This should be a short post. I pretty much spent the entire day inside Arches National Park just north of Moab Utah. The pictures will tell the story of this breath-taking place. I had intended to get up early and beat the crowds and the heat, but instead ended up sleeping until about 11am. I didn’t leave for the park until about 1:30pm. Since I was intending to spend another night here, I stripped all of the luggage off of the Vespa and went to Arches in shorts and a t-shirt. I also planned on being back by sundown.
BTW, the weather has been perfect since the storm blew through. Temperatures have been in the high-70’s and low-80’s. But it does get chilly at night.
Arches has four—more or less—main areas where there are interesting rock formations. Not everything in Arches N.P. is an arch. There are plenty of spires, fins, balancing rocks and so on.
The first main area is just inside the park at the top of the plateau. There is a view point where you can see the La Sal mountains to the southeast, the Colorado River canyons to the east, the “Windows” area to the northeast, and the first set of monuments to the immediate north. Those first monuments do not include any arches. They are “just” large rock monoliths that seen to rise out of the desert sands and soar to heights of several hundred feet. (As an aside, I noticed something peculiar about these rock formations. From a distance, they look huge. But when you get right up next to them, you realize that they aren’t as big as you thought. There’s nothing for your brain to compare them with, so it defaults into making you believe that they are enormous when in fact many of them are only 50-100 feet high.)
The second main area included Balanced Rock and the Windows arches. Balanced rock is a large boulder that is sitting atop a spire, supported by a relatively thin layer of sedimentary rock. This sedimentary layer will erode faster than either the boulder or the spire, so the Balanced Rock will eventually fall. In the mean time, it just looks like it might fall at any minute. Further on are the Windows arches along with several other arches in the same area. The Windows are two arches in the same rock wall, one to the north and the other to the south, that resemble very large windows in a wall.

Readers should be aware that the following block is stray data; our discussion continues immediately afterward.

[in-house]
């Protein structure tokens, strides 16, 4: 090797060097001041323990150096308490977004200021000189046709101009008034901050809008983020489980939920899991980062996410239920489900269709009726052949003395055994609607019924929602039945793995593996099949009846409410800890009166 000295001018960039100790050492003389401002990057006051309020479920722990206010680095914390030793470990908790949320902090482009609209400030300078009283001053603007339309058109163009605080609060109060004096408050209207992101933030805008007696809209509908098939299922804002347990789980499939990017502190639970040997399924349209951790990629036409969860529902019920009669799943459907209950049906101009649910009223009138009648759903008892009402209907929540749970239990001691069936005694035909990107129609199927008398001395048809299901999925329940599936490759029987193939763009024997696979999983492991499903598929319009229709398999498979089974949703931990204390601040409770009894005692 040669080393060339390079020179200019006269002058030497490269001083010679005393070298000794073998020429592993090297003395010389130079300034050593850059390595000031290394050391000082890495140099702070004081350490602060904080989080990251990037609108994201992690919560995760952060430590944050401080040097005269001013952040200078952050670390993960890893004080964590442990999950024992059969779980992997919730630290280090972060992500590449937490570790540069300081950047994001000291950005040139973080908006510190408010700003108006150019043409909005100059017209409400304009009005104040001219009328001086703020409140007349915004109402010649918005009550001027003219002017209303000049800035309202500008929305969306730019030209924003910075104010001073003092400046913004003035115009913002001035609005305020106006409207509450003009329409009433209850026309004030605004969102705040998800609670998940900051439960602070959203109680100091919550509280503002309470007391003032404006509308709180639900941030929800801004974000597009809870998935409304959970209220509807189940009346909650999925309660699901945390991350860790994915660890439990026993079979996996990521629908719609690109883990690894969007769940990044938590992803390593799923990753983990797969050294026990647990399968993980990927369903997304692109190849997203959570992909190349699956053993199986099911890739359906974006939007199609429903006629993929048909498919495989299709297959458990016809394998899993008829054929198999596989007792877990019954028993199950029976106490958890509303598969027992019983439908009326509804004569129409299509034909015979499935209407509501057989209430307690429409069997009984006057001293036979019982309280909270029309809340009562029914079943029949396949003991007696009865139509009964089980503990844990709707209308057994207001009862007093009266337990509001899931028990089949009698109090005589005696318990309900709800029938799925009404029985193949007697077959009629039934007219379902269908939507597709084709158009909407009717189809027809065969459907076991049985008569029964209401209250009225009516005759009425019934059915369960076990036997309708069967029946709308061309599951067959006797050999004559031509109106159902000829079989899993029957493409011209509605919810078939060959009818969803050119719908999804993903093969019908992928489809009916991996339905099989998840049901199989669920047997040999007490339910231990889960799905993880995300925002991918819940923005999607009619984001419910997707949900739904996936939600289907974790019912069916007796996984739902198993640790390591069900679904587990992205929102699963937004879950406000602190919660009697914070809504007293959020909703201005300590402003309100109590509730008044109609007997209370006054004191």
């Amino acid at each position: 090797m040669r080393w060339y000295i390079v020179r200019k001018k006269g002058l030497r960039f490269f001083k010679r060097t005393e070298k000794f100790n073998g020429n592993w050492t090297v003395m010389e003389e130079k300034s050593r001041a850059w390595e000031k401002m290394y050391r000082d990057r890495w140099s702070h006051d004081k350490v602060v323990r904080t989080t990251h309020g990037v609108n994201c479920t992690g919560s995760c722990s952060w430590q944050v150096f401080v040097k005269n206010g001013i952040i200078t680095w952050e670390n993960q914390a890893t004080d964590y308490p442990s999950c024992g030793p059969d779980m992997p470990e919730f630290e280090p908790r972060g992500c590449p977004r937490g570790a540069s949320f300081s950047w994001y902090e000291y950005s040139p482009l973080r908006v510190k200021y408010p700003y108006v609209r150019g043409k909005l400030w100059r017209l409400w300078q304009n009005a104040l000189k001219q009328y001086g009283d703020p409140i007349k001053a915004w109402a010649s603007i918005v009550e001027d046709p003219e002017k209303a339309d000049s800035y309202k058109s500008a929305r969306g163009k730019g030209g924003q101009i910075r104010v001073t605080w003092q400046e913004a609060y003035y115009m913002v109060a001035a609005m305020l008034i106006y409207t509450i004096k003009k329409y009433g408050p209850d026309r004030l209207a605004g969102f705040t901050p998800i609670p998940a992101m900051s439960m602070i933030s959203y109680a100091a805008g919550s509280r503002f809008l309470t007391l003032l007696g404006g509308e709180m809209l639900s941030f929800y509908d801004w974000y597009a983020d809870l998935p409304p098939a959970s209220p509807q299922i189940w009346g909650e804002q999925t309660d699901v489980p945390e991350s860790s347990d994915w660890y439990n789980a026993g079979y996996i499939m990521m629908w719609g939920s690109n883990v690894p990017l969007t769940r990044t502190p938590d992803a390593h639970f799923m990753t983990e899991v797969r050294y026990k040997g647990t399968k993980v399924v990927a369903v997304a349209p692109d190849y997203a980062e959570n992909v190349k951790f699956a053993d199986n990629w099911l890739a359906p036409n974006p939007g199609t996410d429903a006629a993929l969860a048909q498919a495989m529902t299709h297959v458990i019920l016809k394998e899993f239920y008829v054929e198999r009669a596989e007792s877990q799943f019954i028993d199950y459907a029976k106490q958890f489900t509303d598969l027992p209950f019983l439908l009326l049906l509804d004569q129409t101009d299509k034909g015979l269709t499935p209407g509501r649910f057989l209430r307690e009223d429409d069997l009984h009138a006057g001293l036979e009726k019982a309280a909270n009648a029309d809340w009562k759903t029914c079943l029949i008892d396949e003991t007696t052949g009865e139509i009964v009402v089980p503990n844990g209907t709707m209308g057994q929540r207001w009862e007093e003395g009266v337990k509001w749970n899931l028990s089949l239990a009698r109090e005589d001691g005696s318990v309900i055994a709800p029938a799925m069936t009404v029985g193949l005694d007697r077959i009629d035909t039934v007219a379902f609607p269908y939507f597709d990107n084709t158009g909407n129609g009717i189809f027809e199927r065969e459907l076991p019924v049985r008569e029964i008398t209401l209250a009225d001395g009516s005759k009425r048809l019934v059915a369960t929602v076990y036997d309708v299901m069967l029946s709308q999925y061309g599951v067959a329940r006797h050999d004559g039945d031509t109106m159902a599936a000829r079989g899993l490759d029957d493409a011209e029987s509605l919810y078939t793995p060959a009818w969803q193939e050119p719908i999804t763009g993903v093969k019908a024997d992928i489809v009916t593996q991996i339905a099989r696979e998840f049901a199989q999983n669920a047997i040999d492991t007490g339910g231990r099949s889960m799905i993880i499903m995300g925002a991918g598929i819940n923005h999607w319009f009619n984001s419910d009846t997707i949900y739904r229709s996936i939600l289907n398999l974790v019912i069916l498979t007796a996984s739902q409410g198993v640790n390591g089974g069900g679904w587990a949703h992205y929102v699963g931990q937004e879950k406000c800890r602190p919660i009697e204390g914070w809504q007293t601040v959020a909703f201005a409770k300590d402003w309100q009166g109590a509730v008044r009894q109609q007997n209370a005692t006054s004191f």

The third main area is the Delicate Arch and a little further on, the Fiery Furnace. Delicate Arch is the most photographed arch, and is used in most of the promotional materials. If you recall seeing a picture of an arch representing Arches N.P., it was probably Delicate Arch. You can get right up close to it after a brisk 1-1/2 mile hike, or you can do like I did, and take a somewhat-less-brisk 500 yard hike and take pictures of the arch with your telephoto lens.
The fourth main area is called the Devil’s Garden, and it includes a large number of arches along a trail stretching several miles. The most spectacular of these is the Landscape Arch. A little further on along the trail is the Wall Arch, which collapsed just last August. Also in this area is the campground.
The sun had gone down beyond the canyon rim by the time I got to Landscape Arch, so I decided to call it a day at that point and I turned around and started heading back. On the way back to the parking lot, I stopped to take a shot of the sun on a distant canyon wall. As I brought down the camera to look at the picture I just took, I noticed that only about 40-50 feet in front of me were 5 mule deer munching on the foliage. I moved a bit further down the trail for a better vantage point and took several shots of them. As they moved around in the bushes, one of them approached to within about 10 feet of me. I just stood still and took pictures. As people came down the trail after me, I motioned for them to be quite and pointed to the deer. Pretty soon there were about a dozen people standing there taking pictures of these 5 deer. After a while, they moved off and I moved on down the trail.
By the time I got back to the parking lot, it was dusk and getting cold. I had on only a t-shirt and shorts. I had a fleece vest in the trunk so I put that on and started back to towards the entrance. A quarter moon was out in the south and the sky was full of stars. When I rode by Balanced Rock, I could see it clearly silhouetted against the night sky. I stopped and set up the tripod and took a few pictures. I had to wait quite a long time to get some good shots because of all cars driving by trying to get out of the park. As the cars approached the spire, their headlights would illuminate the rock, ruining the shot. And of course, the cars were perfectly spaced so that it was impossible to get a shot in-between them. Anyway, I hope some of them turn out.
I ended up getting pretty chewed up by mosquitoes, which is weird for two reasons: first, they usually don’t like the taste of me; and I didn’t notice them at all. But by the time I got back to the motel, I was scratching both my arms and my legs. I jumped into the hot tub and tried to forget about the itchiness.
Tomorrow: Southeast to Mesa Verde in Colorado.